Thank you so much for sharing this.  I can only imagine the shock you felt when you heard the words 'blood cancer', and the thought of the long journey you had ahead of you.  

It never fails to amaze me the strength people find in situations like yours and I look forward to reading your next blogs and hearing the rest of your story.  

I think that raising awareness of blood cancer is so vital to ensuring we build a supportive and unified community who can support each other through their experiences and work together to beat blood cancer.

Thank you again for all your hard work.



Andy what a fantastic blog!

Reading it took me back to my own blood cancer diagnosis and I couldn't agree more about how the world seems to shrink up and you get lost in yourself once you hear the words that you have cancer. I was totally incapable of taking any of the information in and it wasn't until the following day that I even began to fully comprehend what was happening and what needed to happen next.

I, too, was deemed something of an emergency case and had to undergo a very similar procedure to you only removing my excess white blood cells as opposed to the plasma. A bizarre procedure but my goodness I felt better afterwards!

I really hope that everything is going well for you at the moment and want you to know that we're all here to help in any way that we can. I think it's fantastic that you're prepared to share your experiences which I know will be of real interest to others.

Do keep us updated and thanks again for getting in touch and everything that you do to help raise awareness. You are an inspiration!

Andy F.

Hi Kate, thank you so much for your kind words. I couldn't agree more about the importance of raising awareness about blood cancers ( Myeloma especially), they are one of those family of cancers that very few people get to hear about yet affect so many. Since I have been diagnosed I have received so much help and support to get me to where I am today with the quality of life I am now able to experience that it makes me proud to be able to give back some of that help and support others who find themselves in similar positions. Along that pathway, if I can raise awareness of these cancers, especially with local GP's and the public in general, then just maybe somebody may find the suport they need. Even if it means just one person gets educated or supported, that's one more who needed it. Every small step is a victory ;-)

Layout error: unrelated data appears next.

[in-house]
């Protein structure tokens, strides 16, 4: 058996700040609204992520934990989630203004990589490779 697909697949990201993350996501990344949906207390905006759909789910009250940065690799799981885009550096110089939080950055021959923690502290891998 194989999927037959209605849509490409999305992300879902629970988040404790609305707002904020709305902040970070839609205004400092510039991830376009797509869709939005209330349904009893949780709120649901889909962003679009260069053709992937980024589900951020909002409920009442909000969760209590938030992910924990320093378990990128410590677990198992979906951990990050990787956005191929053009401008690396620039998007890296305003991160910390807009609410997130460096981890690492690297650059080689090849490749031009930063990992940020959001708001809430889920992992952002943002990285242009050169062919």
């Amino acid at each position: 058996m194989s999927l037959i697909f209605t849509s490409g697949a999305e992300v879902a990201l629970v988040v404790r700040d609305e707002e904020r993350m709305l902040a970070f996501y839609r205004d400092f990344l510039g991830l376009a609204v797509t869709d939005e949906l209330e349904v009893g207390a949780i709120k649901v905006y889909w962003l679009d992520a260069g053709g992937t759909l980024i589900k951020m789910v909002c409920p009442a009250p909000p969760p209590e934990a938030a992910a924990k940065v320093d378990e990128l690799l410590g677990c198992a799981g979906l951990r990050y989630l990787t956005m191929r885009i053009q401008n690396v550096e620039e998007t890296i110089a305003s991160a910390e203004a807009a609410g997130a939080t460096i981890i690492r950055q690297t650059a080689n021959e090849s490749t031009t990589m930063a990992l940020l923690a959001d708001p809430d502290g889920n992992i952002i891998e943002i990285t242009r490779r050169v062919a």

Andy F.

Hi Andy, thank you so much for the kind words regarding my blog. I'm so glad you were able to relate to it, hope it didn't bring back too many bad memories, though I'm a true beleiver that we should deal with all sides of the psychological effects of cancer, be they good or bad. Running away from problems never solved them for anybody and you certainly sound like someone who has faced their problems and deal with them still with a good positive and focused mind. I can think of no better way of relaying my story than to lay it out here in this blog for all to see in the hope that it will give someone the support they need, get them to think about things and ask the questions of themselves that only they can answer. Sharing these experiences is an excellent way to help raise awareness of something so life changing yet so unheard of to the majority of the population. If I can give back just some of the help afforded to me over the last three and a half years or so then I will feel very proud to think that I was able to help another in their time of need, something I must thank Bloodwise for in giving me the opportunity to write this blog. It sounds as though we had similar starts to our journeys, I just hope that you are enjoying the same quality of life my consultant has given me for the moment, all the best to us both ;-)